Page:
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Waterhaul Sustainable Sunglasses: Brand Spotlight

Waterhaul sunglasses next to ghost net

Every year, it’s estimated that over 640,000 tonnes of plastic fishing gear is lost or discarded in our oceans. In a phenomenon known as ghost fishing, these nets and lines then continue to catch and kill marine life, which in turn attracts even more species, resulting in an ongoing loop of catches. Thanks to the durable, high-quality plastics used to make the fishing gear, the nets and lines can persist in our oceans for over 500 years without degrading, before eventually washing up on our shores.

Ghost gear on beach

About Waterhaul

Founded in Cornwall in 2018, Waterhaul is a social enterprise run by a group of frustrated surfers, marine conservationists and ocean enthusiasts who were growing tired of seeing our beloved coastlines, both in Cornwall and further afield, inundated with ghost gear. As we continued to find lines and offcuts daily, our pile of collected nets grew and grew (as did our neighbour’s disapproval of the smell!), which motivated us towards finding a solution.

We have repurposed the fishing industry’s term ‘waterhaul’ meaning an empty catch. For us, hauling an empty net from the ocean is a success core to our manifesto

Man pulling ghost nets across the beach

Transforming trash

A key moment was the realisation that all of the properties that make plastic fishing gear such a threat to our oceans; the size and abundance of the nets, the high-quality polymers used, and the urgency to remove the plastic from harm’s way, all make fishing gear a desirable recycling resource. We partnered with several mechanical recycling facilities to help sort, wash, shred and process various forms of end-of-life fishing gear, before finally producing our first pair of recycled ocean plastic sunglasses in 2018. As we suspected, fishing nets durable enough to last 500 years at sea make for super-durable sunglasses frames!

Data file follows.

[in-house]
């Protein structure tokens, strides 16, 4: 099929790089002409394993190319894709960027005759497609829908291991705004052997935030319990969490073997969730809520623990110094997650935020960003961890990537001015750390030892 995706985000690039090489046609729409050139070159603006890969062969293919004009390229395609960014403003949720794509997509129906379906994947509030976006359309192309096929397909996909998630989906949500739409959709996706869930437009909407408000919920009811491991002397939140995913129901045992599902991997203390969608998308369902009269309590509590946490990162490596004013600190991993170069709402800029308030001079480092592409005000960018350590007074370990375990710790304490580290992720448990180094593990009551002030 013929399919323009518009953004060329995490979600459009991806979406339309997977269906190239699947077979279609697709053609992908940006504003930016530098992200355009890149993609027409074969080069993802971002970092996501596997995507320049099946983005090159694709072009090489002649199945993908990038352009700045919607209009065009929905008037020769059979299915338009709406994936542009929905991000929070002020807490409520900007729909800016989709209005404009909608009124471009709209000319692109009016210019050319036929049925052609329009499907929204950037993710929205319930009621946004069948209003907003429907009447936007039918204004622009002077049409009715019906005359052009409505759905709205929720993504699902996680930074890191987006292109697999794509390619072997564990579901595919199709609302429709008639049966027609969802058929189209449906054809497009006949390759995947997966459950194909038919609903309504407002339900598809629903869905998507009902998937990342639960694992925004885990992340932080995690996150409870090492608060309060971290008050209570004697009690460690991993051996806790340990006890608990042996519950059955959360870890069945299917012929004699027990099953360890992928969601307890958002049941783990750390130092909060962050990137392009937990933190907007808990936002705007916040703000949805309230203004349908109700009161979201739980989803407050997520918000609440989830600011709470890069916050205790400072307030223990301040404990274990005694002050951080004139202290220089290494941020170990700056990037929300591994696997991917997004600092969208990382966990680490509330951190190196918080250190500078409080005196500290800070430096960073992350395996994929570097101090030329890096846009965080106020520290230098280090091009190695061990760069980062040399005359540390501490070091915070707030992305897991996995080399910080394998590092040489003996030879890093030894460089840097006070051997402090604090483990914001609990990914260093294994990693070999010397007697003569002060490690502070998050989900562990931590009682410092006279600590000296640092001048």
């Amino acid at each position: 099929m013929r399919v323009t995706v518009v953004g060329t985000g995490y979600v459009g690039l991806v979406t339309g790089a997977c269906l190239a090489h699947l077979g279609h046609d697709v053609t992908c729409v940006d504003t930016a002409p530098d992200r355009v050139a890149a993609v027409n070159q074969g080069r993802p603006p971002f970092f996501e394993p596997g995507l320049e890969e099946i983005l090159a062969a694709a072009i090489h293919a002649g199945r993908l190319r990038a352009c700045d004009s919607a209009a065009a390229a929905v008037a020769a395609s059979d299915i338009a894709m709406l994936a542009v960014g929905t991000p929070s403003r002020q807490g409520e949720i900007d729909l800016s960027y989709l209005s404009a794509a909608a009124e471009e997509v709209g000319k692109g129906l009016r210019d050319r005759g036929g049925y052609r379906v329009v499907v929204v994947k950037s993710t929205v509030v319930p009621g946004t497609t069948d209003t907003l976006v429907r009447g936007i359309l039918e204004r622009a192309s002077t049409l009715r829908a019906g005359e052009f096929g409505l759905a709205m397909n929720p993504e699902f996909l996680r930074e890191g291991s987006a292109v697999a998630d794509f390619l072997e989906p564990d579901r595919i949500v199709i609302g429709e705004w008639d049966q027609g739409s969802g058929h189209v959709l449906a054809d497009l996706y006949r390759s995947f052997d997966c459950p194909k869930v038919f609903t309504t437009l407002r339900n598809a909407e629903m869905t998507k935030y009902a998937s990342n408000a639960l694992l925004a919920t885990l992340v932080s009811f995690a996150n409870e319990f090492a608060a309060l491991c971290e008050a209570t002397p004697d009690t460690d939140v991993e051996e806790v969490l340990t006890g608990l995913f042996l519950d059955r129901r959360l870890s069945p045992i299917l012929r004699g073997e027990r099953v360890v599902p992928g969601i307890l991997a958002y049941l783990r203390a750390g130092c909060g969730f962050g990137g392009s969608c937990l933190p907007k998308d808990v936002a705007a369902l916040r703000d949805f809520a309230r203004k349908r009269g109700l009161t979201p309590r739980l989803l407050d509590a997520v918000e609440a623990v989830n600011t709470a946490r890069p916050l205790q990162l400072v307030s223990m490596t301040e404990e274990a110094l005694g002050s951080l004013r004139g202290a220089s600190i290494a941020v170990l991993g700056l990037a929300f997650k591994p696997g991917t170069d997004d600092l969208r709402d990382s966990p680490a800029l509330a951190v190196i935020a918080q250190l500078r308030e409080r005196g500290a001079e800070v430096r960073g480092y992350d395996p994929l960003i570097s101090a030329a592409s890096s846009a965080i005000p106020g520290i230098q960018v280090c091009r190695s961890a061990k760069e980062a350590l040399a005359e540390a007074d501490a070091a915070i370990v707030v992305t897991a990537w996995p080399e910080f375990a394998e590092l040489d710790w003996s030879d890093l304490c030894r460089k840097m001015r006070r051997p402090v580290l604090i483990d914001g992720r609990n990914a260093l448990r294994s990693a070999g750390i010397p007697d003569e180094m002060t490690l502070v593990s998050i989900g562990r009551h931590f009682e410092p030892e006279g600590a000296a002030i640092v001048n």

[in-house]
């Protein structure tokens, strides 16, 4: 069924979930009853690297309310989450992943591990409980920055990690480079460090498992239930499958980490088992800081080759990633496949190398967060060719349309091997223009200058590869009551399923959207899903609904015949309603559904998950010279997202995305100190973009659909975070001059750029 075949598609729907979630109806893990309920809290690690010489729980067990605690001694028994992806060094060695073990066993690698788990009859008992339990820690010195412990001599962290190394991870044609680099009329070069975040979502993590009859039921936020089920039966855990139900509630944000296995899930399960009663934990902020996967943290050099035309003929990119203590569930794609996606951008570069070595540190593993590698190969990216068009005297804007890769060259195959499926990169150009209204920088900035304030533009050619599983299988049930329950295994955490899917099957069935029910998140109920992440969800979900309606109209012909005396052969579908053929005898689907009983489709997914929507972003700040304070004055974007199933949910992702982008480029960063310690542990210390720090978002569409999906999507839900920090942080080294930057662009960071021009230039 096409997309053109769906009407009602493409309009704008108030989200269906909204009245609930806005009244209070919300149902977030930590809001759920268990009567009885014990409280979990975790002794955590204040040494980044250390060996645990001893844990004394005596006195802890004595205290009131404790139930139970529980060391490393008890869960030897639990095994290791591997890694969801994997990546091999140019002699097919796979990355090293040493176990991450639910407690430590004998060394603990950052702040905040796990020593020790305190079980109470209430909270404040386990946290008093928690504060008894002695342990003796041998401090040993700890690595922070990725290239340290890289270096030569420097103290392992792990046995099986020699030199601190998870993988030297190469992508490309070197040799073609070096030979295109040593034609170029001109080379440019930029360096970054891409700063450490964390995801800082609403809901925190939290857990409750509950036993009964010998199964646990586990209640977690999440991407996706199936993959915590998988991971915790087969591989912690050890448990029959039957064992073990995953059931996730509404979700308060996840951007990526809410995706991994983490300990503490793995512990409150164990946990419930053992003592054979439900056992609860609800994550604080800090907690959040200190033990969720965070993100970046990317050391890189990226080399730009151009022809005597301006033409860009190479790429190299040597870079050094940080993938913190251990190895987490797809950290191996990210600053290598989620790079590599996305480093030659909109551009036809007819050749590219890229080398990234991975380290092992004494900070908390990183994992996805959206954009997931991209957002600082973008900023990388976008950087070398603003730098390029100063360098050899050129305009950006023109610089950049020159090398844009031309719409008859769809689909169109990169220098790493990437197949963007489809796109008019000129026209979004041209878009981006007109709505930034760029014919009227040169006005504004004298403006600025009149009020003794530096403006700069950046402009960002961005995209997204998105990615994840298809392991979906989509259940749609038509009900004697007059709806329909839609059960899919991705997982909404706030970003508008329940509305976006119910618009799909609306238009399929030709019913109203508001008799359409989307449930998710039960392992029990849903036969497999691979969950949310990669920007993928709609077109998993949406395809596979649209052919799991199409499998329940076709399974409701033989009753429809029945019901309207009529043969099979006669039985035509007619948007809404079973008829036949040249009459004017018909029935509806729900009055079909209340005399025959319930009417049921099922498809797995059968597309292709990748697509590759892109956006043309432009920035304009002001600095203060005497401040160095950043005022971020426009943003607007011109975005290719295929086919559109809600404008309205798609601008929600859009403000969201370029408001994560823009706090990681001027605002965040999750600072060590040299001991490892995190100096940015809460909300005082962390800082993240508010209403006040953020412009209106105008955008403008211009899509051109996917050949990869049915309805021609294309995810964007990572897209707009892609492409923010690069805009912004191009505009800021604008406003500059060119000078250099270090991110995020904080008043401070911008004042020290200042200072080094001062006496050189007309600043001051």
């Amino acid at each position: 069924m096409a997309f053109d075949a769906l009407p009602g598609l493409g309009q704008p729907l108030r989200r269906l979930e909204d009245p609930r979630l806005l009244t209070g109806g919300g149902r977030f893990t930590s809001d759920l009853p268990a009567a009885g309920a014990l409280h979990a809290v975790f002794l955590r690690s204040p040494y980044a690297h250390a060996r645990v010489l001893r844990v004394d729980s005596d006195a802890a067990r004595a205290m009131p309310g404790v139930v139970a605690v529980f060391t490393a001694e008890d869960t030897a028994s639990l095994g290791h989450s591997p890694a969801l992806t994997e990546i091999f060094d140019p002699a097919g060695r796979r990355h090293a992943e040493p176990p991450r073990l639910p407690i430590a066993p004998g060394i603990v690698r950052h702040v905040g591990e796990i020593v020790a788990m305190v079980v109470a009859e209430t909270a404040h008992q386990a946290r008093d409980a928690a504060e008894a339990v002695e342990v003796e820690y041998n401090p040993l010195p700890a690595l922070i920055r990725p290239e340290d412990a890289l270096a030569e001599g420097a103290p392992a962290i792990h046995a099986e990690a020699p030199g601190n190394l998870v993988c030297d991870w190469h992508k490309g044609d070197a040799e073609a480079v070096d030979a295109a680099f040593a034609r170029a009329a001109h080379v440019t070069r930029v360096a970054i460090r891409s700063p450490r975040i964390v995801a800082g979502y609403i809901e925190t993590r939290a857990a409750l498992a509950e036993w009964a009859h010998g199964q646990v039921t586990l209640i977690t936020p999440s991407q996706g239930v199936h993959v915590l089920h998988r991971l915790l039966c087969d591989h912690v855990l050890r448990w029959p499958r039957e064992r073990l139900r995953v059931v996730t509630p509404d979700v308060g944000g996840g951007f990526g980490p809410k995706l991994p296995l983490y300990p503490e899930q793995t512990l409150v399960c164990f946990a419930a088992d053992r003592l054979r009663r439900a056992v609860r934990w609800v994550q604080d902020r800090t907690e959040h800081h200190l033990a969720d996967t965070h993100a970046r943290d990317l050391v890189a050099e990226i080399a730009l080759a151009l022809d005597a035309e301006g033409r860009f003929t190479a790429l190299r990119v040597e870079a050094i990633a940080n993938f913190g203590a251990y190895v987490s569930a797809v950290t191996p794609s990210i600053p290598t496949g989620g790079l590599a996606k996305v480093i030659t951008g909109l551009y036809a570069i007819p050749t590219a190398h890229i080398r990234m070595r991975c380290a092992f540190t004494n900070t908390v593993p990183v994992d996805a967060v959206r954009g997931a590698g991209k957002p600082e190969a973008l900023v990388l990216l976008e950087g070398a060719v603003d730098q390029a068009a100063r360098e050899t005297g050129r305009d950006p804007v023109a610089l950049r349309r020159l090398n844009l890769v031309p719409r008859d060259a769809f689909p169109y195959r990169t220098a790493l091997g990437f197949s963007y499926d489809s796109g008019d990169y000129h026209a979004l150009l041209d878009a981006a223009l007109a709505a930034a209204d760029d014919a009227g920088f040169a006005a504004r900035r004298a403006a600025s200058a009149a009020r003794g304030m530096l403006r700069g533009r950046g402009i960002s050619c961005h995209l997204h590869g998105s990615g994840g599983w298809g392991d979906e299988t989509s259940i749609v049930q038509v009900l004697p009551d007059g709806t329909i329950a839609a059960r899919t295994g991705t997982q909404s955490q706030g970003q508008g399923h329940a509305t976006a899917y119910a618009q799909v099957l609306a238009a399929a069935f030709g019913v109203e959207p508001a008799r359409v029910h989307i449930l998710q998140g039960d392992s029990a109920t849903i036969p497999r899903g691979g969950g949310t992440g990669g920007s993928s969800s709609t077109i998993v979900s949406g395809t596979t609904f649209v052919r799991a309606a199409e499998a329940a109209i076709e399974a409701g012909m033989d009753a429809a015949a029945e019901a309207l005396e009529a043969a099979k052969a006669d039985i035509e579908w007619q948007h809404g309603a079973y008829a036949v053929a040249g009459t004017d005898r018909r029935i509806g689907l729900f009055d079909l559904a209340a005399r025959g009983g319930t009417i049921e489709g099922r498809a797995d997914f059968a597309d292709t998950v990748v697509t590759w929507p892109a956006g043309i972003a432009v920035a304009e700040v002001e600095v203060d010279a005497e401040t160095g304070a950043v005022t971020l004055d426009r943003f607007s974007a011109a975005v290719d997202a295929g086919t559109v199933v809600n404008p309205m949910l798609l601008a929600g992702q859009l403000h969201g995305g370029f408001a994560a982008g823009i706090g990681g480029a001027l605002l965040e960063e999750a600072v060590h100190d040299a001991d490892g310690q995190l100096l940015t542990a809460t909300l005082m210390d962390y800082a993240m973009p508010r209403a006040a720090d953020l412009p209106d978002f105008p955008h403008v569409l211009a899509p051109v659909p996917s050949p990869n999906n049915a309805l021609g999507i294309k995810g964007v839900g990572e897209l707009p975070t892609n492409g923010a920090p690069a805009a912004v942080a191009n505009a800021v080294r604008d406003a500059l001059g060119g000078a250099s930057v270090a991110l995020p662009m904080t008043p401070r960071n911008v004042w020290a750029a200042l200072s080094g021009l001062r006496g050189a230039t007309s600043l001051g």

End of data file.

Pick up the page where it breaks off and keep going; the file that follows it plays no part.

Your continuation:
Man wearing sunglasses next to the sea

Sustainable sunglasses (and other products)

Alongside being exceptionally sustainable, we wanted our sunglasses to meet the technical demands of adventure. We use mineral glass lenses in our sunglasses, which offer far superior optical quality, scratch resistance and sustainability than comparable high-end plastic counterparts. Additionally, our lenses also offer full UVA / UVB 400 protection, to protect eyes from harmful ultraviolet light, and are also polarised, shielding eyes from glare. Alongside being ‘symbols for change’, our sunglasses are designed to last a lifetime, reflecting the nets that would last centuries in the ocean.

Closed-loop production

Whilst we reuse plastic waste to create products that are designed to last, we want to fully account for every single piece of recycled plastic that Waterhaul produce. Should our eyewear reach the end of its lifecycles, we offer a lifetime warranty to recapture every pair of broken or unwanted frames. Just like the fishing nets we intercept from the ocean, returned frames will be washed, sorted, shredded and repurposed into a new pair of sunglasses, ready for new adventures. The beauty of our closed-loop production process means that we can guarantee that every single pair of sunglasses returned to us will be repaired or recycled, demonstrating a circular economy.

Woman holding litter picker and ghost net

Beach cleaning products